Applications to local councils for housing and council tax benefits, housing or homelessness assistance require proof of identity and eligibility and for some applications proof is required about other people in the household as well. The same applies in England where immigration checks need to be made on applicants for tenancies and other adult household members (either by private landlords or, in some cases, by housing associations).
Identity and eligibility documents for non-EEA nationals
The UK has no national identity card system. Some foreign nationals must apply for biometric residence permits (also called identity cards) which include details of their immigration status and the the Home Office publishes a list of these. These cards provide evidence of identity but many of the people who have them will not be eligible for housing or benefits.
People who have got refugee status, humanitarian protection or discretionary leave get an Immigration Status Document that provides proof of identity and eligibility.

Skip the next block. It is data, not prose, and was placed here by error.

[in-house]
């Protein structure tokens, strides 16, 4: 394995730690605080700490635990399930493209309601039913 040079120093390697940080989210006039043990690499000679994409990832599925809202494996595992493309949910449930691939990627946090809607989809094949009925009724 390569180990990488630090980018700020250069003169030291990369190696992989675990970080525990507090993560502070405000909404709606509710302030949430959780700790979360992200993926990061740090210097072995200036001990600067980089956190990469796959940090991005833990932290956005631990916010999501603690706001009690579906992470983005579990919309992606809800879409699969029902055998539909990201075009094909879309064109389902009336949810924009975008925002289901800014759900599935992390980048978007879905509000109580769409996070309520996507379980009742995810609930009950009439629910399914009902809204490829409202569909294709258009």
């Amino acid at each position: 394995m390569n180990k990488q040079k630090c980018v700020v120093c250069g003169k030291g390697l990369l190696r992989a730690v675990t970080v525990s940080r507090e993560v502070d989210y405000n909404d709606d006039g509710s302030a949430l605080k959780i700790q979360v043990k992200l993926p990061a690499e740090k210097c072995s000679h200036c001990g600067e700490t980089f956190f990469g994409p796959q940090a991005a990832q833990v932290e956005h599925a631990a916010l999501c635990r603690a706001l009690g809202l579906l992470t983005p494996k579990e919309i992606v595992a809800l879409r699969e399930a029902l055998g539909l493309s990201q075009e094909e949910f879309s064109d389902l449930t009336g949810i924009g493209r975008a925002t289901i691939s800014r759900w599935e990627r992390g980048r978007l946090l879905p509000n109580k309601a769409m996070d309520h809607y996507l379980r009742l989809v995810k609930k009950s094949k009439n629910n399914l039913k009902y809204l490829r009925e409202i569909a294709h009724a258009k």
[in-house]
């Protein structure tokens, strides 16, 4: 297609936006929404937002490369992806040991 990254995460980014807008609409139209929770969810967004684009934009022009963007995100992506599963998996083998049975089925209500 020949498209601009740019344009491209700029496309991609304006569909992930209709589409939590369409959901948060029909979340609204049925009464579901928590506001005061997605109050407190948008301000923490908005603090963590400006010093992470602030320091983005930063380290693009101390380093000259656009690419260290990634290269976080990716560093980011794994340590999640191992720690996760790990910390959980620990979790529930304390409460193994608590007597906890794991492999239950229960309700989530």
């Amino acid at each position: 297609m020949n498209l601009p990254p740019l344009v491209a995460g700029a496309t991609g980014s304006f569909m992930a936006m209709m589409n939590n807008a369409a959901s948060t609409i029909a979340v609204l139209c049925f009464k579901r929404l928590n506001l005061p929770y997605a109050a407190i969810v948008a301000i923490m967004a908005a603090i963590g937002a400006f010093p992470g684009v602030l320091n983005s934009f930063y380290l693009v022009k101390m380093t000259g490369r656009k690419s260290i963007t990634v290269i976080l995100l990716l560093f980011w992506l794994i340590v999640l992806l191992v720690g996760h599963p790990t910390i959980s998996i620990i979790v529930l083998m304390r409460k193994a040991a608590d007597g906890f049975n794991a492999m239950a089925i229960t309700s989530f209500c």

Other foreign nationals, including, for example, people who got indefinite leave to remain before the residence permits came into force, do not need identity cards. Like UK nationals, they can use any secure document like a driving licence or passport to prove their identity.
Proof of eligibility is provided by UKBA documents: these include stamps and stickers in passports, letters and permits.
Proving eligibility for EEA nationals
Proof of EEA citizenship is provided by passports or national identity cards. A permit may prove a right to reside, but only certain family members of EEA nationals actually need them in the UK (for more on this click here for England and Wales and here for Scotland). Otherwise the proof of the right to reside is in the evidence of work, study, etc needed to acquire the relevant right.
What do these documents look like?
Samples of most types of documents can be found on two websites: